Recently, the demand for esthetics has significantly increased, driven by increased patient awareness and the search for an ideal smile. Creating the perfect smile is an intricate process that requires a multidisciplinary approach, with careful consideration of the lips and the gingival outline. Patients desire to look good not only in a static pose but also during dynamic facial expression. Excessive gingival display is a clinical finding with many etiologies and may include extraoral or intraoral components. Some extraoral causes of a gummy smile are vertical maxillary excess (VME), hypermobile upper lip (HUL), or a short upper lip. A visual diagnosis of VME is made when the lower third of the face is longer than the remaining thirds; cephalometric analysis can be used as an additional aid. The best orthodontically treated patients may not be satisfied by the treatment if soft tissue problem is not corrected. Treatment for the most extraoral or intraoral cause of gummy smile, except for a short or hypermobile lip has been well documented. Various surgical and nonsurgical modalities have been described in the treatment of gummy smile which includes Lefort I osteotomy, crown lengthening procedures, maxillary incisor intrusions, micro implants, headgears, self-curing silicone implant injected at anterior nasal spine (ANS) with myectomy, and partial resection of levator labii superioris with muscle repositioning. However, these procedures do not help in reducing the hyperactivity of the muscles and therefore, nonsurgical treatment may be a desirable option.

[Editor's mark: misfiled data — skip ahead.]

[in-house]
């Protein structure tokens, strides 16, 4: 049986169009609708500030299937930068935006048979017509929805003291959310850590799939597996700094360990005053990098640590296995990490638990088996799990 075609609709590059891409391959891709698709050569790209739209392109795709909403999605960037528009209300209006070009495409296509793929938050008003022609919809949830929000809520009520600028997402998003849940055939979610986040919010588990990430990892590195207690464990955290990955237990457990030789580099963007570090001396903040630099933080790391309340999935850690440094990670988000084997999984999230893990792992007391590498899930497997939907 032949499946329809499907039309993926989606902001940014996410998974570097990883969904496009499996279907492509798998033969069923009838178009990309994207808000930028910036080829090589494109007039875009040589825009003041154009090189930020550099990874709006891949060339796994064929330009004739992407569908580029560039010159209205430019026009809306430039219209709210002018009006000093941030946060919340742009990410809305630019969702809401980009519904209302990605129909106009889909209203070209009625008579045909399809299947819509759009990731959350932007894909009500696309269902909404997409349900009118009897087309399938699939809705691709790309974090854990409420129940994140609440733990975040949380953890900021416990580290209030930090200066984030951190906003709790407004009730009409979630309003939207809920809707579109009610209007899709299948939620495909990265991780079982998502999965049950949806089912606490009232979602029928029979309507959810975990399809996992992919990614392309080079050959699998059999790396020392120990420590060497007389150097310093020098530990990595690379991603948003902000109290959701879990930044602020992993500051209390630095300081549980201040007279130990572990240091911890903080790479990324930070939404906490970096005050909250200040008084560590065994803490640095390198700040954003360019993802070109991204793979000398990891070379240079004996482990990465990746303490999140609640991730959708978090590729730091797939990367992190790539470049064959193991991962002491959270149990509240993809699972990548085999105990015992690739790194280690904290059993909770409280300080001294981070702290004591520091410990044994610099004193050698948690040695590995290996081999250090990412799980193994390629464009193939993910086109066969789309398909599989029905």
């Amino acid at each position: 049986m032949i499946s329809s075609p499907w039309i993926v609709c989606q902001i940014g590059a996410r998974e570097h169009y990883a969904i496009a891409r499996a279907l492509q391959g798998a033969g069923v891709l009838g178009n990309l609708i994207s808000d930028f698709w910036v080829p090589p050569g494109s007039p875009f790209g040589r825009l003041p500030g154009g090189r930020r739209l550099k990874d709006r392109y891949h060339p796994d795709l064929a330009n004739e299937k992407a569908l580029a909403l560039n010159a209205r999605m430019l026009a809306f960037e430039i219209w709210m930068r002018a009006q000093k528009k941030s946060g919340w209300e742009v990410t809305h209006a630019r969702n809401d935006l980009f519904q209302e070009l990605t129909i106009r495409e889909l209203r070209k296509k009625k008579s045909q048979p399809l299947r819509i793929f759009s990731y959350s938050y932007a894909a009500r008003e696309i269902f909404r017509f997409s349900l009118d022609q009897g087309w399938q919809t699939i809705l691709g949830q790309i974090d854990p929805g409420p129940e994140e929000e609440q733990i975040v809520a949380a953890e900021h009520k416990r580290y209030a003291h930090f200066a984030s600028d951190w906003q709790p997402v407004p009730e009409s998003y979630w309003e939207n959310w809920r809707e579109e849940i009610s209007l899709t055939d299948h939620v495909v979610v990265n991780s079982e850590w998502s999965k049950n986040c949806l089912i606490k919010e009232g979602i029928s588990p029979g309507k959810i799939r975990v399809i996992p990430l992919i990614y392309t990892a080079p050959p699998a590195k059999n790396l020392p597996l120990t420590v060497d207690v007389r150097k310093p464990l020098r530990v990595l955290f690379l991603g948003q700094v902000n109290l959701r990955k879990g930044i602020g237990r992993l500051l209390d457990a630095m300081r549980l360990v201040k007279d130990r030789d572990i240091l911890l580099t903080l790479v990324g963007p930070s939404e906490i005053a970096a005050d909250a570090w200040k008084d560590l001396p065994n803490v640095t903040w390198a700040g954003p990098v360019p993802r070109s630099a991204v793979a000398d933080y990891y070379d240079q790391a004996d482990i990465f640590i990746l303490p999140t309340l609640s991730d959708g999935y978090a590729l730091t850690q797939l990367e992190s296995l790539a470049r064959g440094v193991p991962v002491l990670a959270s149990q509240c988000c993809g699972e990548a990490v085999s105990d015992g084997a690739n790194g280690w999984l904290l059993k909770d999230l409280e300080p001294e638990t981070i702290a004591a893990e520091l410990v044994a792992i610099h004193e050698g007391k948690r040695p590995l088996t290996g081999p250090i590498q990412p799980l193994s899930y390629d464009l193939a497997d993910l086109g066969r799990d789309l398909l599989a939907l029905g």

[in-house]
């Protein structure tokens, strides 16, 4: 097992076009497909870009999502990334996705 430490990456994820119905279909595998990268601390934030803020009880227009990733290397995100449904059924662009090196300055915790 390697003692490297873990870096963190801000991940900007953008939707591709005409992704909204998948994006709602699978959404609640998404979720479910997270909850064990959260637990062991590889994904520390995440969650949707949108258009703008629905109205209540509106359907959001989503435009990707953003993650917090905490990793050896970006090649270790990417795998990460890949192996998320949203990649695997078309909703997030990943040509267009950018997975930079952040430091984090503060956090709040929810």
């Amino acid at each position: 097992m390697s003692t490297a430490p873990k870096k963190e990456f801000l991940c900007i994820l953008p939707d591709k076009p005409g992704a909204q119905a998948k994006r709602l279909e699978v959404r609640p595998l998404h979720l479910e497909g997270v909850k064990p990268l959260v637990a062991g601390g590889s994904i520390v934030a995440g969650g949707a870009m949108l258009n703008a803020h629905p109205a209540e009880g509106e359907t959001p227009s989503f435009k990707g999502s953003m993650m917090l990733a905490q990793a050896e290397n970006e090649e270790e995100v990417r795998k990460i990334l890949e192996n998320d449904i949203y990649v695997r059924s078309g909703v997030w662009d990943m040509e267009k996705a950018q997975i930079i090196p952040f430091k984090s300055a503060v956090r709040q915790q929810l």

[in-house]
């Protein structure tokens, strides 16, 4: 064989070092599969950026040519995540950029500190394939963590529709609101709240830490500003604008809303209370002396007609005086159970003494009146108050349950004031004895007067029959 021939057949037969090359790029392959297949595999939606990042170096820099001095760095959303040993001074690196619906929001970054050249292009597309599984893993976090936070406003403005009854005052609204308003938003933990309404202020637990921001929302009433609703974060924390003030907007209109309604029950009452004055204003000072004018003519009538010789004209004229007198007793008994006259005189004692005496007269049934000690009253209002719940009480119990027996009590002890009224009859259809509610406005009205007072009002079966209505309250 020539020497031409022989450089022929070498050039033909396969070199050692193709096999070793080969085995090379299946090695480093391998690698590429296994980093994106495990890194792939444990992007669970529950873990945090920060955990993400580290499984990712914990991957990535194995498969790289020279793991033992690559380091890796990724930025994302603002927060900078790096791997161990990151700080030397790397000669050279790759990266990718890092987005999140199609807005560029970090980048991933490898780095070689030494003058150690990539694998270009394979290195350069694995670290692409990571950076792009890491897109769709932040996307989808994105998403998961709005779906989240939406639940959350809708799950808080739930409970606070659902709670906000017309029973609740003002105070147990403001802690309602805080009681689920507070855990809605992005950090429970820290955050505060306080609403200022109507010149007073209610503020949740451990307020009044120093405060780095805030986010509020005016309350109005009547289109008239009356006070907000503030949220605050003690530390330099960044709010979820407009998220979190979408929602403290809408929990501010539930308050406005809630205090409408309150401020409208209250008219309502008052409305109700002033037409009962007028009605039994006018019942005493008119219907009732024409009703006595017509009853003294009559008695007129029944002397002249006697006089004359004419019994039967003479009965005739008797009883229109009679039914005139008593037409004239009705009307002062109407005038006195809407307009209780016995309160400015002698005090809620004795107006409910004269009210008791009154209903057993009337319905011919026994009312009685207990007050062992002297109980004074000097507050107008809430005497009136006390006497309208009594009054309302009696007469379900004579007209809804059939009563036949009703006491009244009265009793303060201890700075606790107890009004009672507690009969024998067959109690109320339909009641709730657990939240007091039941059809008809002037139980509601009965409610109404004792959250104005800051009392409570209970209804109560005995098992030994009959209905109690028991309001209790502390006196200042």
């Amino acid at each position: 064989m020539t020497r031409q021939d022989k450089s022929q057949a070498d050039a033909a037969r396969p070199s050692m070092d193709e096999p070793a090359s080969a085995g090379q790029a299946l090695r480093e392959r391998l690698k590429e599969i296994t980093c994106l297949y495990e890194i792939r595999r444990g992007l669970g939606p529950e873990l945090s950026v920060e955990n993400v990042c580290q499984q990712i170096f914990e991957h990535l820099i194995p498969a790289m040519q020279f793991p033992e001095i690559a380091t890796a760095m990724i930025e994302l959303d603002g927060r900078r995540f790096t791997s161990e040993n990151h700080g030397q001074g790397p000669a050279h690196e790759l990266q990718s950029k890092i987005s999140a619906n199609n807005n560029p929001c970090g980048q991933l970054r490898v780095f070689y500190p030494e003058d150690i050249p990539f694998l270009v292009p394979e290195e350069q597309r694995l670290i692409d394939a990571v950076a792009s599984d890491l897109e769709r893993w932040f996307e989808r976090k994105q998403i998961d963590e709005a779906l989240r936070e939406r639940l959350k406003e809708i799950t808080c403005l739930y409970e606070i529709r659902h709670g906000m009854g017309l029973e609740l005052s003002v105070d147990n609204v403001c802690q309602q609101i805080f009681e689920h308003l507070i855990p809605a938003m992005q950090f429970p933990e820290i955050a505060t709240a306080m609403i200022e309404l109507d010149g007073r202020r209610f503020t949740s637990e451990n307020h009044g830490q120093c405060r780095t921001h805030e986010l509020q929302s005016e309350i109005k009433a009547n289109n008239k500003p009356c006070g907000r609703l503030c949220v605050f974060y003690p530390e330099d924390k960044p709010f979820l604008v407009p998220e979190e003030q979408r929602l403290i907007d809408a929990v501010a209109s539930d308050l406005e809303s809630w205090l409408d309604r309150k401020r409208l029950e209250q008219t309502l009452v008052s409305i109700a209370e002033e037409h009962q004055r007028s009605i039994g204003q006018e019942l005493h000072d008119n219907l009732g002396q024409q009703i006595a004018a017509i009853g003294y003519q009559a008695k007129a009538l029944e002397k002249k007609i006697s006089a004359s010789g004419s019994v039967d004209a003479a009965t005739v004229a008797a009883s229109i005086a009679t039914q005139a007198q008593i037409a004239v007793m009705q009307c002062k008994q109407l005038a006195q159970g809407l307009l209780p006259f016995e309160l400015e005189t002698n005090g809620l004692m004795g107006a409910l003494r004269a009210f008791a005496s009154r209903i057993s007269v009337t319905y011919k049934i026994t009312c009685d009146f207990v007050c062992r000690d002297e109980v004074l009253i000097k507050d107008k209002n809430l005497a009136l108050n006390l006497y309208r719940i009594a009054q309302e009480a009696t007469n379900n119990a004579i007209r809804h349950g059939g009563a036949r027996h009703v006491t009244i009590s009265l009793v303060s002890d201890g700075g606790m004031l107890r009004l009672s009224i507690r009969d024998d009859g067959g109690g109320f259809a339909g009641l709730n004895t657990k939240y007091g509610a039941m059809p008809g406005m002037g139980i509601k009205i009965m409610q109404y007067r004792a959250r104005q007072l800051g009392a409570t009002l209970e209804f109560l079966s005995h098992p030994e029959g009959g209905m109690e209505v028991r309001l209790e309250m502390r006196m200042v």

A 24-year-old man reported to the department of medicine and oral surgery with the chief complaint of excessive gingival display during smile. There were no significant medical or family history and the patient presented with no medical conditions that could contradict the surgical procedure. On clinical examination, the extra orally face was bilaterally symmetrical with incompetent lips. Intraorally a good amount of attached gingiva was seen, and the patient was diagnosed with a case of “gummy smile.” However, when the patient was asked to smile, his teeth were visible from maxillary right first molar to maxillary left first premolar with 7-8 mm gingival display and the maxillary anterior teeth had normal anatomic proportions (Figure 1, Figure 2). Patient was given the option of orthognathic surgery to correct his VME or lip repositioning procedure (LRP) to reduce his gummy smile and improve esthetics. He elected LRP to address the gummy smile and avoid higher morbidity and costs associated with orthognathic surgery. The patient´s expectations were clarified, and a realistic outcome was presented, including the possibility of full or partial relapse. Written informed consent was obtained after an explanation of the risks, potential benefits, and treatment alternatives. The aim of the technique lip repositioning is a surgical way to correct gummy smile by limiting the retraction of the elevator smile muscles (orbicularis oris, levator anguli oris, levator labii superioris, zygomaticus minor).